What may elude us is the fact that, in the painting, a fourth shadow is (almost) ever present, the true one (i.e. not painted) projected by a true bottlebrush planted in the center of the tear, perpendicularly to the canvas; and with this fourth, even the 3 shadows would be recursively brought again to 4 (= 2^{2}). I felt uneasy observing that the shadow of the Hat Rack seems awkwardly executed with respect to the other shadows whose execution is instead impeccable. Then I noticed that, while in the photos of the readymade the Hat Rack shows six stems, in the projected shadow one seems to see (although with some uncertainty) more than six stems: one, well marked, showing its typical curl, and others, blurred and only slightly suggested… Gi's interpretation is that we are observing the shadow of a shadow. This is the extraordinary (recursive) property of the generalized space enclosed by the prism.
A biographical event of Duchamp's seems to be in relation with what we observed, and it seems to indicate a persistent presence of the themes, here discussed, in Duchamp's thoughts that year. Reading Gough-Cooper and Caumont's Effemeridi, I learned that on July 23rd, 1918, Duchamp gave his friend Carrie Stettheimer, for her doll-house, a pencil-ink miniature (9.5x5.5 mm) of his Nude Descending a Staircase, No.2 (1912) (Fig. 18), that was collocated in the miniaturized dance room. So, we observe the same idea of repetition in a box that we encountered in Tu m', but here we have the further important specification of the reduced scale.
We can recognize traces of the same idea of repetition in boxes and on a reduced scale in other works too. Recall, for example, The Delights of Kermoune (1958) (Fig. 19): Duchamp created a tree-graph that recalls the Network of Stoppages, composed by pine needles fixed on a sheet of paper with the same tacking technique used for the Stoppages; it was a "thank you" present for the hospitality received in Kermoune by Claude and Bertrande Blanc pain. Duchamp put this work in a gray box hidden in the wardrobe of the hosts. In the idea of repetition in a box and on a reduced scale we may read a sort of foreboding of the fractal idea. A note in the Green Box states:
Thus, if Blancpain’s wardrobe had been such a mirror wardrobe (with inner mirrors), then the little gray box would have been infinitely repeated, just as in a fractal.
The theme of the repetition on a reduced scale is also widely developed in the Box in a Valise (1941) (Fig. 20). Here we notice another evocative resumption of the strange prism first observed in Tu m': let's look at the little model of the readymade Why Not Sneeze Rrose Sélavy? (1919), contained in the Box in a Valise (Fig. 21). The article Marcel Duchamp: A Readymade Case for Collecting Objects of Our Cultural Heritage Along with Works of Art underlines an important property of the work: the starting point is a photo (2D) of the famous readymade, the little bird cage is cut along the right, upper and left sides, and this outline is then folded upon a skewed, solid prism (3D) which has the section similar to the one of the prism of Tu m'. Thus, we have a 2D surface, which simulates a 3D object (by means of the fold along the upper side of the front of the cage, so that it can overlap to the correspondent side of the prism). So, the dimensionality of this new object is a number between the integers 2 and 3.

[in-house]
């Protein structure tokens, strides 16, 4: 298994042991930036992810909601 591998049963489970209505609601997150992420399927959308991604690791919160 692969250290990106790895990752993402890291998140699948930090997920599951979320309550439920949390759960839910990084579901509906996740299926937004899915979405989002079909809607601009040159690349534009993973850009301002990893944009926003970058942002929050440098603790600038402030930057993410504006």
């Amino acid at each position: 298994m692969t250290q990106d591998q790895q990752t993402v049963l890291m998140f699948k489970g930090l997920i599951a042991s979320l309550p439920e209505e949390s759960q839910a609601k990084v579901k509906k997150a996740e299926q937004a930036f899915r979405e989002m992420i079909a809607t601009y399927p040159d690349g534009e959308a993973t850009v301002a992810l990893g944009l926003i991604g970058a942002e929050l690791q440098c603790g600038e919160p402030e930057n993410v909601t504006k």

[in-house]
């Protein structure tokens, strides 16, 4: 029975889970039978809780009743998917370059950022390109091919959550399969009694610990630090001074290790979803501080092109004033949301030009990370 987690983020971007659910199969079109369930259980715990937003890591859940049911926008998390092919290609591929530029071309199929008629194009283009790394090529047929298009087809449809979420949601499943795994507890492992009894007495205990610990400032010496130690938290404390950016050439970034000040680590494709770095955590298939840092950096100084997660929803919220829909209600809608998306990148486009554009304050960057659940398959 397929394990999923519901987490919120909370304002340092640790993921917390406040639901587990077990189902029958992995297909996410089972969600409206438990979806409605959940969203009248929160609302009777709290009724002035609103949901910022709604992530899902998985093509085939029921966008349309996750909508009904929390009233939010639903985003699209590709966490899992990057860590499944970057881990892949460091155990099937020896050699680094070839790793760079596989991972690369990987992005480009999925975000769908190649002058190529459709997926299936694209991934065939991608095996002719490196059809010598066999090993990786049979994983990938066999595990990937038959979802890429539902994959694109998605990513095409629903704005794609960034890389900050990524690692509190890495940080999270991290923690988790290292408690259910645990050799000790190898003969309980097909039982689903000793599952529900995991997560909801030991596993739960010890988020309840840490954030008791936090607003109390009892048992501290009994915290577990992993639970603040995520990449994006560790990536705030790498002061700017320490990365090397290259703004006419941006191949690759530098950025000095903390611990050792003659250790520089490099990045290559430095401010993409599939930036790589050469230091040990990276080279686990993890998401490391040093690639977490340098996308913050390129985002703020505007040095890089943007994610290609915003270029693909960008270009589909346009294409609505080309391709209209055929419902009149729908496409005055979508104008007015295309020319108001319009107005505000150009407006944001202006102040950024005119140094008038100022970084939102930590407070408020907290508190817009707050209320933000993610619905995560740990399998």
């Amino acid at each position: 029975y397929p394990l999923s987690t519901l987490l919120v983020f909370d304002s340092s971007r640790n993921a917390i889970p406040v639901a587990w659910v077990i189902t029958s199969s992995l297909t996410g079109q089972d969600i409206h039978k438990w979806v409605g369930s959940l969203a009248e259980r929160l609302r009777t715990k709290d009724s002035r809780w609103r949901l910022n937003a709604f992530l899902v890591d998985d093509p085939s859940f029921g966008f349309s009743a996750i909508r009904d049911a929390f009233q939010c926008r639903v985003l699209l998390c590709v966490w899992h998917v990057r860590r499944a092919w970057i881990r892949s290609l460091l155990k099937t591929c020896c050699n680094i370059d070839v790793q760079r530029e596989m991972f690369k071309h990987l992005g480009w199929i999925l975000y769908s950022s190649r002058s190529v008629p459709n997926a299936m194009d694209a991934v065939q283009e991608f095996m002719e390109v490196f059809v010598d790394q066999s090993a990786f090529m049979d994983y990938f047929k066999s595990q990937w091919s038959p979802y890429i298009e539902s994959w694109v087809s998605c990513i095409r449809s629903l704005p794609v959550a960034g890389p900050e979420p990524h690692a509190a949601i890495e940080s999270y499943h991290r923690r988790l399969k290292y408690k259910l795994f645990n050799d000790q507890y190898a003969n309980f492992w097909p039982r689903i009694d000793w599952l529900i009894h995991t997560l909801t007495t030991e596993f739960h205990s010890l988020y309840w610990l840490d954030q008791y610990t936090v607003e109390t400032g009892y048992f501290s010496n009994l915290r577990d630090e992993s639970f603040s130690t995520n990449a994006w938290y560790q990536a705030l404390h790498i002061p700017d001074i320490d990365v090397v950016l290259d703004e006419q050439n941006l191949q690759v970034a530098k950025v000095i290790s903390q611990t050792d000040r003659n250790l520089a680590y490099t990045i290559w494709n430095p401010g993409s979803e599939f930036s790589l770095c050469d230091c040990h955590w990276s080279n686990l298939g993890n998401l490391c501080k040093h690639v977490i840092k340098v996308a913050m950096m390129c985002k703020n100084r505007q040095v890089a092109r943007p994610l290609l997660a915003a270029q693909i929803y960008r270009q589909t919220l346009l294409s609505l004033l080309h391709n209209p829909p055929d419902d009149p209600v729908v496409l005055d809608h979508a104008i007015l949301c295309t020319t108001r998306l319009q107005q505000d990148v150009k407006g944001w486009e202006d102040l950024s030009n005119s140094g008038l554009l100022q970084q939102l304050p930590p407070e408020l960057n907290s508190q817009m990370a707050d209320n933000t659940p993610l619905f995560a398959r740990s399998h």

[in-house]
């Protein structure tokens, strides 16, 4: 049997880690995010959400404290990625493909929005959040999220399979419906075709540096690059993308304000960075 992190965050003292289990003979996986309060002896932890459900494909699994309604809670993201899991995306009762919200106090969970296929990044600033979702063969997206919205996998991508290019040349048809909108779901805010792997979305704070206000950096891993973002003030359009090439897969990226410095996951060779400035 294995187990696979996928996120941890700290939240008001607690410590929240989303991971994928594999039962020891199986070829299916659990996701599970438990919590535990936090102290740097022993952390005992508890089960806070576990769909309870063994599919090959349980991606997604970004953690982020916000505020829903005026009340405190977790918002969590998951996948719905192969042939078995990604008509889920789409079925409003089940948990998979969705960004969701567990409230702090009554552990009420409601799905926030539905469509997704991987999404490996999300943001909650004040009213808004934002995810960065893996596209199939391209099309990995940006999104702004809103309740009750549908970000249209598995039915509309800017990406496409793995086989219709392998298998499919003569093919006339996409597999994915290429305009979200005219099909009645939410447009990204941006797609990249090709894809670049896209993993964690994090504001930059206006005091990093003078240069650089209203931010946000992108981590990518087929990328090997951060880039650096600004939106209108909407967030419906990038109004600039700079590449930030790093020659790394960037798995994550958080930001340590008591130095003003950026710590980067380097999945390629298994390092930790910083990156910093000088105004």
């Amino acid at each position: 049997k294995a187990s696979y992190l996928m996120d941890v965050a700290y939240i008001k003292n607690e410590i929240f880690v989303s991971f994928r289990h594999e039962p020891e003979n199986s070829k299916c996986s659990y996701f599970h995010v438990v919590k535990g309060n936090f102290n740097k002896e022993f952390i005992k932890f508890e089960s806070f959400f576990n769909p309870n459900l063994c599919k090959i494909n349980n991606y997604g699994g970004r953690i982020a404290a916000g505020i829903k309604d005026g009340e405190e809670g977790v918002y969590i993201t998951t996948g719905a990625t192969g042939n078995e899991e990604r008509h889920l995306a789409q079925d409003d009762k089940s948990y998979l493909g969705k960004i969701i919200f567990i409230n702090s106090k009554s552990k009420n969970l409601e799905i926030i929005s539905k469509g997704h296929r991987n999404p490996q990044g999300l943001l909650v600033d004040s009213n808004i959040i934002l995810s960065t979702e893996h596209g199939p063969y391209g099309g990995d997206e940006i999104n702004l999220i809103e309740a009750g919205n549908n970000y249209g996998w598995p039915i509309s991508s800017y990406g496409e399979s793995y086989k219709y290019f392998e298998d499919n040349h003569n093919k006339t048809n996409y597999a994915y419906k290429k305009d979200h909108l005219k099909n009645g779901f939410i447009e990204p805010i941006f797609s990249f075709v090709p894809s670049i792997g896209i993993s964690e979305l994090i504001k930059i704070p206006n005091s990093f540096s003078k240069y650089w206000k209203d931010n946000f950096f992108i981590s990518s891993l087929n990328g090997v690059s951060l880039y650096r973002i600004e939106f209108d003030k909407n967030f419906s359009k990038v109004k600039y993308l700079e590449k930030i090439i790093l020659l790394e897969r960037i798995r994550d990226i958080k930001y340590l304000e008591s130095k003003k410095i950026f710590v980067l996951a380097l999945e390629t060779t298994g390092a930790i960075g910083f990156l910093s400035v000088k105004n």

There is a surprising coincidence: the idea of repetition (of the shadow, in Tu m', and of the object on a reduced scale in the Box in a Valise) is openly associated with a non-integer dimensionality, i. e. with a fractal dimensionality: another evocative property of the strange prism. Elsewhere, we find Duchamp's direct mention of a non-integer dimension in the verses composed for Mina Loy--the title is Mina's Poems à 2 Dimensions ½ (Effemeridi, April, 14^{th}, 1959) (Fig. 22). A clarification is now necessary, to avoid possible misinterpretations. I don't want to state either that the examined works (and others that we shall examine below) are fractals (fractals are well defined geometric objects, with several well defined properties which we can't observe in Duchamp’s work: this is absolutely obvious), or that Duchamp explicitly grasped such a concept. We must only acknowledge that the idea of recursive repetition on a reduced scale is objectively related to that of fractals, so that, in the presence of the idea of recursion (even though only suggested) the idea of the fractal must also take some evidence, at least in an embryonic form. I think (and I began to show elsewhere, Giunti, 2001b) that, to the extent that the intuition of recursion will become more and more definite and precise by artists, the representation of fractals will become conscious and more and more clear and pertinent (as in the cases of Klee and Escher). However, we must recognize that the intuition of a non-integer dimensionality, especially when related to the repetition on a lower scale, is an extraordinary intuition that we can't observe in any other artist of the same period, as far as I know. Remember also that Mandelbrot's first book on fractals, Les objets fractals gives the mathematical definition of fractals in terms of non-integer dimensionality and was issued in 1975. Finally, we return to Tu m' for a last consideration. A photo I have seen in the Effemeridi (January 9^{th}, 1918) shows Miss Dreier's library room before the installation of Tu m' (Fig. 23). In the foreground we clearly see a birdcage. Maybe the strange prism was originally conceived just as a cage. >>Next Figs.
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